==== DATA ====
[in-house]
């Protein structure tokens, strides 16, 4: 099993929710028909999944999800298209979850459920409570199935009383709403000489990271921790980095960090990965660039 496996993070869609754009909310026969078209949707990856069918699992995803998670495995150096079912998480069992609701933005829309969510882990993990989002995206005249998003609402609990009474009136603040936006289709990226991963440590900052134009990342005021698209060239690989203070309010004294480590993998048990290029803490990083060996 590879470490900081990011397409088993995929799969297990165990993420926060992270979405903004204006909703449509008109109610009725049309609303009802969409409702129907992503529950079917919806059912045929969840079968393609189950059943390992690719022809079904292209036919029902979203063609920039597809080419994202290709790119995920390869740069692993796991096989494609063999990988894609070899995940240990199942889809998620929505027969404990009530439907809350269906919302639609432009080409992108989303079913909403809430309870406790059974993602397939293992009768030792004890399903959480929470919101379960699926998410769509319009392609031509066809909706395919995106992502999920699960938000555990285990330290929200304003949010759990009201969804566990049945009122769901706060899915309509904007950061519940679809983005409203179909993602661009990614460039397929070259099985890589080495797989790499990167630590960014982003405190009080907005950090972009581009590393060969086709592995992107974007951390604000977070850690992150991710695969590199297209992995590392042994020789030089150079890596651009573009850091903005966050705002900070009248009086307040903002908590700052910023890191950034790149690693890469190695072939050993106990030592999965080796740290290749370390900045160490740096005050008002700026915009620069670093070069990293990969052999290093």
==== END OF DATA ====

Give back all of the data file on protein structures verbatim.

[in-house]
């Protein structure tokens, strides 16, 4: 099993929710028909999944999800298209979850459920409570199935009383709403000489990271921790980095960090990965660039 496996993070869609754009909310026969078209949707990856069918699992995803998670495995150096079912998480069992609701933005829309969510882990993990989002995206005249998003609402609990009474009136603040936006289709990226991963440590900052134009990342005021698209060239690989203070309010004294480590993998048990290029803490990083060996 590879470490900081990011397409088993995929799969297990165990993420926060992270979405903004204006909703449509008109109610009725049309609303009802969409409702129907992503529950079917919806059912045929969840079968393609189950059943390992690719022809079904292209036919029902979203063609920039597809080419994202290709790119995920390869740069692993796991096989494609063999990988894609070899995940240990199942889809998620929505027969404990009530439907809350269906919302639609432009080409992108989303079913909403809430309870406790059974993602397939293992009768030792004890399903959480929470919101379960699926998410769509319009392609031509066809909706395919995106992502999920699960938000555990285990330290929200304003949010759990009201969804566990049945009122769901706060899915309509904007950061519940679809983005409203179909993602661009990614460039397929070259099985890589080495797989790499990167630590960014982003405190009080907005950090972009581009590393060969086709592995992107974007951390604000977070850690992150991710695969590199297209992995590392042994020789030089150079890596651009573009850091903005966050705002900070009248009086307040903002908590700052910023890191950034790149690693890469190695072939050993106990030592999965080796740290290749370390900045160490740096005050008002700026915009620069670093070069990293990969052999290093």